We recruited five participants from the Chicago area in Illinois. We recruited participants from two organizations that serve people who are blind and visually impaired: (a) the Chicago Lighthouse and (b) Friedman Place. Prior to participating, participants were required to confirm that they were legally blind, and had some experience with playing video games. Participants were compensated for their time with a $15 gift card. See Table 1, for demographic information.

 The Chicago Lighthouse

The Chicago Lighthouse

 Table 1: Participant Demographic

Table 1: Participant Demographic

After acquiring verbal consent, we conducted semi-structured interviews; interviews were audio recorded and later transcribed.

Data analysis
We individually inductively coded our transcribed interviews for common and salient themes using www.saturateapp.com. This web application allowed each group member to code the five interviews individually, and all of the codes created with www.saturateapp.com were pooled into an excel file to identify themes.
 

Findings
Slow-Paced Gaming
Our participants used a diverse range of video games. In addition to PC games and smartphone games, participants also played on the major gaming consoles  (e.g. Microsoft Xbox, Sony PlayStation).  However, almost all of the games our participants played were relatively slow-paced.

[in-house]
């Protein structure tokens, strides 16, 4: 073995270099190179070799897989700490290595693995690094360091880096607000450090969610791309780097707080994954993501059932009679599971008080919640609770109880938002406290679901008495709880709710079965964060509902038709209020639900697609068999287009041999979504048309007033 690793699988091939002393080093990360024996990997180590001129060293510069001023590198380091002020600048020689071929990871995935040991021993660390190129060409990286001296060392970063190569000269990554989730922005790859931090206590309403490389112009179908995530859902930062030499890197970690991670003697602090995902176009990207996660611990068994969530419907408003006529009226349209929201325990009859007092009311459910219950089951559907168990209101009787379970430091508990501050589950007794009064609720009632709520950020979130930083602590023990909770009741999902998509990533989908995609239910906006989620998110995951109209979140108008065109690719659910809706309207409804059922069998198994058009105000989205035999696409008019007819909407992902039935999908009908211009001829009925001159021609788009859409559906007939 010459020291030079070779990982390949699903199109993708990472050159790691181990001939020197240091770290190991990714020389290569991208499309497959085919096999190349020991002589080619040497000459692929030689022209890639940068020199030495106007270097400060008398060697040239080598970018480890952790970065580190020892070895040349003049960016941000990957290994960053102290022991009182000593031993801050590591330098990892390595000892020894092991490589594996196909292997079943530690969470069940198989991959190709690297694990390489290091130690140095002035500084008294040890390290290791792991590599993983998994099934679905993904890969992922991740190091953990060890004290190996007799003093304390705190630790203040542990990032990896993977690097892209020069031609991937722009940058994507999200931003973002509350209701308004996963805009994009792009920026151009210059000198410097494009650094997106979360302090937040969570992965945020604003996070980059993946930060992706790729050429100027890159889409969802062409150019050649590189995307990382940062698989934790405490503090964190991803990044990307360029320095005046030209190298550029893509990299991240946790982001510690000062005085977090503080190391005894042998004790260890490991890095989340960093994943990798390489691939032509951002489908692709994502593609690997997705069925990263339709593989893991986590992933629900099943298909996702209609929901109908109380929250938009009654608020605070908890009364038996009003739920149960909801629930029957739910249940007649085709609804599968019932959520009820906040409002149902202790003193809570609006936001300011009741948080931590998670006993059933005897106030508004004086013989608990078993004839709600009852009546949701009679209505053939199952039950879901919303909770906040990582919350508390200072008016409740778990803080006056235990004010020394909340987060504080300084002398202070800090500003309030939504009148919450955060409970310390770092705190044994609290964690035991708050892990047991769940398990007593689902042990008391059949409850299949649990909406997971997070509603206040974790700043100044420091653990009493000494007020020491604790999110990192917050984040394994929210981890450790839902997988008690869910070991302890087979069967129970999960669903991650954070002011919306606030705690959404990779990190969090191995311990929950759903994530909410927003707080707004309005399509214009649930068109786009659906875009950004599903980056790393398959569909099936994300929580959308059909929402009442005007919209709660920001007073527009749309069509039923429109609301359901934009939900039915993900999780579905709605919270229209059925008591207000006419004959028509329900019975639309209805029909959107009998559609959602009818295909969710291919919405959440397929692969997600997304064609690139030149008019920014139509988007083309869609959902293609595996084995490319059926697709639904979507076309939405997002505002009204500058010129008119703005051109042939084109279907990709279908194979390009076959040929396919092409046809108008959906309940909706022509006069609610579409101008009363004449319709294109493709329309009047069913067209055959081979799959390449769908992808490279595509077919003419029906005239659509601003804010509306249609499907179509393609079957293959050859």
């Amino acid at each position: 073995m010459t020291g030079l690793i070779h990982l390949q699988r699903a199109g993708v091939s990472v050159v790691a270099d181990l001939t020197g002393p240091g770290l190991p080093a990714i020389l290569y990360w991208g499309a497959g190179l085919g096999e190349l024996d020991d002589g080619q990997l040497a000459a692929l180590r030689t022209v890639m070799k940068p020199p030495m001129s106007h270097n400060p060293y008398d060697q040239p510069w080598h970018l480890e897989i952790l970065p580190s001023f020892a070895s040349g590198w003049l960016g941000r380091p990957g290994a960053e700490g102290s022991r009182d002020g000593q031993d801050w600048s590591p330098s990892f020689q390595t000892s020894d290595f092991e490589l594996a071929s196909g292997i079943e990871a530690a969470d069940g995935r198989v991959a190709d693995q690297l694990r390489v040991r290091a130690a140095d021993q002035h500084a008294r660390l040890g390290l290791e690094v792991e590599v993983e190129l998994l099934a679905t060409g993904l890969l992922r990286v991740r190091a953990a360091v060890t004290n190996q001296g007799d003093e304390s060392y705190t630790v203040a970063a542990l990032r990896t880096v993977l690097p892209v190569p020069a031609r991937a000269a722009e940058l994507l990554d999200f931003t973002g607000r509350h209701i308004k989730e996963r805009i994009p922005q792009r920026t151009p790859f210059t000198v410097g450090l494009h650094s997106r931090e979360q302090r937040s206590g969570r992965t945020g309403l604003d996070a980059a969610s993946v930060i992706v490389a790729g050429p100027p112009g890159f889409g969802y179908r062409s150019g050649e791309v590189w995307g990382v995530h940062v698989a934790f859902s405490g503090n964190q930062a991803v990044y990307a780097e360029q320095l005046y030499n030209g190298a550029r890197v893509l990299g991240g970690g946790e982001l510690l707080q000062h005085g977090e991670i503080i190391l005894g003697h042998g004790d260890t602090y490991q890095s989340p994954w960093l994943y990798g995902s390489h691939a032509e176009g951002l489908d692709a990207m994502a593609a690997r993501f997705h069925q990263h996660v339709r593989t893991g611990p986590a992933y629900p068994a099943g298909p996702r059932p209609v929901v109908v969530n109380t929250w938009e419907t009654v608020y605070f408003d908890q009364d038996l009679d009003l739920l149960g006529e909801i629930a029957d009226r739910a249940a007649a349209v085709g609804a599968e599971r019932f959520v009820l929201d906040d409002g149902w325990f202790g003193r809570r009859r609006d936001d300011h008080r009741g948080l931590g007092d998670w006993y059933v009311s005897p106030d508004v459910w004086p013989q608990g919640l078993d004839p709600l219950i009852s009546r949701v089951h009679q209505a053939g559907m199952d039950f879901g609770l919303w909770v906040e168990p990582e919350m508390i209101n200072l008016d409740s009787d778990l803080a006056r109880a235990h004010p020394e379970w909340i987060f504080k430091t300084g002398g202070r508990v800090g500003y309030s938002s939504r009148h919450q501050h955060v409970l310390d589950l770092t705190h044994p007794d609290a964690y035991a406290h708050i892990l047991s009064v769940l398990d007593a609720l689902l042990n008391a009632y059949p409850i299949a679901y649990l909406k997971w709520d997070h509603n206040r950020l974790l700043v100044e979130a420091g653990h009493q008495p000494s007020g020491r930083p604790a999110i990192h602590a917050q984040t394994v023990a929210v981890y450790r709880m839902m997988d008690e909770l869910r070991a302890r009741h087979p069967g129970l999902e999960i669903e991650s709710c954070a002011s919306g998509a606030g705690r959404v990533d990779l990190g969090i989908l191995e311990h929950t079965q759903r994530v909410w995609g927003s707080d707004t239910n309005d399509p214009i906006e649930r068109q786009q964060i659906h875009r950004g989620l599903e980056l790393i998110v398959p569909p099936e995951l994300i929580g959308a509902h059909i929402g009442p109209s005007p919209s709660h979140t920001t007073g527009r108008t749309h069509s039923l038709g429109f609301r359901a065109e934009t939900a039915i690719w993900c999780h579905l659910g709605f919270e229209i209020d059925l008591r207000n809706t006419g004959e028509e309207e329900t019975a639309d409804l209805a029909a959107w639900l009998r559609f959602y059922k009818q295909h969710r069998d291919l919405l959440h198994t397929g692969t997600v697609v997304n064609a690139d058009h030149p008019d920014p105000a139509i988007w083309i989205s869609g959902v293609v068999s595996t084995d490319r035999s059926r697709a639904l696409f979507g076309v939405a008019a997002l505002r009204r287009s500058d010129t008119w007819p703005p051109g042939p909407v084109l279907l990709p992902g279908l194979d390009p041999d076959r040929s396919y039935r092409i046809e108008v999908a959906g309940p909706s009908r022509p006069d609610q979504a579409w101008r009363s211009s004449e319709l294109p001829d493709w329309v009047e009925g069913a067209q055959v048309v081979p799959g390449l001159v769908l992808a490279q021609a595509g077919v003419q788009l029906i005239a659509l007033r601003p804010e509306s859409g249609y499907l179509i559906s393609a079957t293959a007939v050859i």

Non-visual Based Interactions
Our participants found tactile and audio-based feedback to be immensely helpful to playing games successfully. One of our participants, Anthony, described how good sound design could make or break his ability to play certain games. "Even having the footsteps sound differently for your team versus their team… even little things like that could go a long way… If they (your team) were in close enough proximity to you, their voice would come in directionally. So, if they were in a certain radius, you can tell if they were in front of you, behind you, to the side of you. It was the only game I have ever seen done that. But I really hope more companies can implement that.